Thursday, April 16, 2009

Nice housing

To make all the electronics studentproof I dicided that it needed a housing. And wouldn't it be nice if it matches the Fabber? So I designed a PMMA housing in Inventor (my 3D program) in the same way the Fabber was build. The only problem is that it isn't possible to make this with a mill because it has some sharp internal corners to make the slots for the nuts.

Last week I went to a Fabtable at the fablab in The Hague ( were the labmanager offered me to use the machines at the lab. One of wich is a lasercutter! So I asked if I could make the housing on this wonderfull piece of equipment and he said yes.

With some PMMA sheets and the CAD drawings I went to the Fablab and this is what happened:

With a thickness of 6mm the 35W laser was just strong enough to cut trough the material at a rate of 3mm/sec. The panel on the picture took aprox. 15 minutes to cut.

Ofcourse I hadn't brought enough material to cover the first f*ckups but a quick trip to the workshop got me a new sheet. In the end all 6 panels came out very good and all the components fit perfectly.
Front: 2 temperature controllers and the switch for the heater. In between the controllers there is a hole for a switch to control a solenoid. The solenoid can raise or lower one of the extruders.
The main circuitboard is the one from the computer power suply. The board on the right (with the blue connectors) hold the resistors for the permanent load and the FET's for the heater.

The back panel is almost the same as it was in the computer. Only the DIN connectors are added to connect the extruders. The wiring will be for the thermalcouple, the heatercoil and the solenoid.

And yes, I know the tag on the fan is upside down...

Lots of thanx to the men at Fablab for letting me use the lasercutter.
Wasn't there someone who tried to install a laser on a RepRap?

Tuesday, April 7, 2009

Temperature controller

Yesterday I decided to stop trying to build a budget heater. For good thermal control I need temperature controllers that measure the actual temperature take action acoording to this and the set value. The way in wich the Reprap does this works good, at least that's what I understand from the stories I read from other users. For this project it would be too much work because the Fab@Home uses a totally different language and I'm not good at all with software. I hope to keep it this way...
For a mechanical engineer I still had to dig in deep in to electronics to find out how to control the temperature. In the end I found a very nice controller. The controller will work with the most common temp sensors like thermalcouples, ptc, ntc, pt100 and some. The ouput varies from a relay to some electronic signals.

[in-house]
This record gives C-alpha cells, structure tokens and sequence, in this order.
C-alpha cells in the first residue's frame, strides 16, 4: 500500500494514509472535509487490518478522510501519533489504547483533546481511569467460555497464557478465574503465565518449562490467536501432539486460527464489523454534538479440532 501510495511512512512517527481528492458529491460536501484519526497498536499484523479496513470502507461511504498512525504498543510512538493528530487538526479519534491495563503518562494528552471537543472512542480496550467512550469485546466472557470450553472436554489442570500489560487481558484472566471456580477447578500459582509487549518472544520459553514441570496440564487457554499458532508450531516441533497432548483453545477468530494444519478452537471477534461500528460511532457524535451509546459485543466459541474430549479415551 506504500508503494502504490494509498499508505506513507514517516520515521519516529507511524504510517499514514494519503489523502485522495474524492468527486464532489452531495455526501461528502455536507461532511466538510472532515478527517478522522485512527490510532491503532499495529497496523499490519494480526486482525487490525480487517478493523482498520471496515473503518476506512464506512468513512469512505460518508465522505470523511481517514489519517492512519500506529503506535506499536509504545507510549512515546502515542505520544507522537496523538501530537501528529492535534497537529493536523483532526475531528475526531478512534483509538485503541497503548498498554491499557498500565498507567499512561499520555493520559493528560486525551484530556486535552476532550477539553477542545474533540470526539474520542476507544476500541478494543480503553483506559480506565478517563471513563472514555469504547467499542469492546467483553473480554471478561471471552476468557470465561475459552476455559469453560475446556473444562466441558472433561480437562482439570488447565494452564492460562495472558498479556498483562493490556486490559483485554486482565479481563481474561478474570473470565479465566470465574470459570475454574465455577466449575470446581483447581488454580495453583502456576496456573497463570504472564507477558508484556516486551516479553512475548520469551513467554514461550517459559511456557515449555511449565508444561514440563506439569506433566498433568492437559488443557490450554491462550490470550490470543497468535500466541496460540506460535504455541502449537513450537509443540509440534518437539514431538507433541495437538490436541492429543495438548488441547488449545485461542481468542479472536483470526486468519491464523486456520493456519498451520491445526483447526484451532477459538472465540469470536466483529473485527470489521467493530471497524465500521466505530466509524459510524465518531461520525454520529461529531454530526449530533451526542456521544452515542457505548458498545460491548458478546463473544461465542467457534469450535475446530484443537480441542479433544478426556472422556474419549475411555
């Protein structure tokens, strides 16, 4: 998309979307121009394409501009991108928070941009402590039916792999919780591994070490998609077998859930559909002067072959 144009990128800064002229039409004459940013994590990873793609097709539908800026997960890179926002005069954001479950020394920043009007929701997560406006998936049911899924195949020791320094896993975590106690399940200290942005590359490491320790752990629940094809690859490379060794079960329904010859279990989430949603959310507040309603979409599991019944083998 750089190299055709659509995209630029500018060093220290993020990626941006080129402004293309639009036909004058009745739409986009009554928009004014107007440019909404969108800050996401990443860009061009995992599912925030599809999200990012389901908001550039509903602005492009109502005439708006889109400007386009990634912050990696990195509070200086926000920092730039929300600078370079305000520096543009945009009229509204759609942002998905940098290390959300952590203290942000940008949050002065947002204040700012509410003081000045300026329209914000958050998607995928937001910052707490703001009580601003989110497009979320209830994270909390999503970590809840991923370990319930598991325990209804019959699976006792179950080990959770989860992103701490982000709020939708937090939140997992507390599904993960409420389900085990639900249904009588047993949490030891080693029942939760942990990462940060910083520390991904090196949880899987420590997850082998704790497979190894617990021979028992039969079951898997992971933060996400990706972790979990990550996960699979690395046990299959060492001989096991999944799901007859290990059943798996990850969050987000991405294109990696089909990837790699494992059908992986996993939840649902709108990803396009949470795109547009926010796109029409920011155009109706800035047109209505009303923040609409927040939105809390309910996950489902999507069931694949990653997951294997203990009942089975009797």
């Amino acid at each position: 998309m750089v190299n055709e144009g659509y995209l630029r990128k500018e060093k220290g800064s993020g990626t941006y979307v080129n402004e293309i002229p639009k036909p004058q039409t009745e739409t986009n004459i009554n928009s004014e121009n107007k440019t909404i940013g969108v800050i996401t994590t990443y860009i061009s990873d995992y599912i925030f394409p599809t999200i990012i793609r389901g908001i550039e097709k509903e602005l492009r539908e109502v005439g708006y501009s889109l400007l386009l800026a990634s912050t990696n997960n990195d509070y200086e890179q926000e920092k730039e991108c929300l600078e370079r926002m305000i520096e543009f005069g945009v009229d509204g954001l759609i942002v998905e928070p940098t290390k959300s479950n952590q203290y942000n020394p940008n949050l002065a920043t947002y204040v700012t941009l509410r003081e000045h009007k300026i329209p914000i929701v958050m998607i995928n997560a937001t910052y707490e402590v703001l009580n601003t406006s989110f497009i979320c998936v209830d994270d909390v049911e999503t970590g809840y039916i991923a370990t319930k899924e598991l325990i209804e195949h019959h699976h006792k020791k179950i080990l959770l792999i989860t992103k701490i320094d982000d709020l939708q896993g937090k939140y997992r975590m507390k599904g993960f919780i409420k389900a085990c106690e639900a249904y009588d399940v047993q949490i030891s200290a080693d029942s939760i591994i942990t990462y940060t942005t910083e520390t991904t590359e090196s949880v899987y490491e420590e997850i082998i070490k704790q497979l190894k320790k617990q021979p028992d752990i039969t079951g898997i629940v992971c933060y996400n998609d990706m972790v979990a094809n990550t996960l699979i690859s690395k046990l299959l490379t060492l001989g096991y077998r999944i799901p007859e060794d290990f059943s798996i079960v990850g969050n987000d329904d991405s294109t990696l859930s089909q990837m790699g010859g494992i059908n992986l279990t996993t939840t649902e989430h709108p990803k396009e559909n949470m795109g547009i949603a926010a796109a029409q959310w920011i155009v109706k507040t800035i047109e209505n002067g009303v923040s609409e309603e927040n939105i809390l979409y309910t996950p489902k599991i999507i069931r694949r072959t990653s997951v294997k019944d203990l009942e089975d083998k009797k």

I also managed to make a power suply for a desktop computer suitable as a power suply for the heater. This involved some resistors and a switch because the suply won't work without load. Also it needs to be turned on, same as you turn on your computer. The package is completed by a MosFET between the heater and the powersuply to regulate the powerinput to the heater.
This is no rocketscience elektronics but for a mechanical engineer it's a bit of topic...

Wednesday, April 1, 2009

F***ing powersuply

I tried to spot weld the heatingcoil with four different powersuply's, the first one gave the best result: at 10 amp (max current) the wire welded together but they didn't fuse as much as I wanted.
Another powersuply (22 Amp) had a shortcut saffety so no current at all. With the third I was able to set the current, but when I switched it on it started smoking, without any load connected. Some internal shortcircuit or something, the suply probably hasn't been used for a couple of years so no one knows...
The last attempt was a self build suply. I found an old transformer (240 V -55 V) with coils made of thick wires. This one should be able to give me the current I need. A variac on the primairy coil should give me the ability to regulate the welding current. Unfortunately I blew the fuse...

So, I tried soldering with silver. It was tricky not to overheat the wire with the gastorch but I managed. Unfortunatley this connection broke after some fiddeling.
In other words: I walked a lot of kilometers today to get all the stuff together for nothing. Good thing the sun is shining!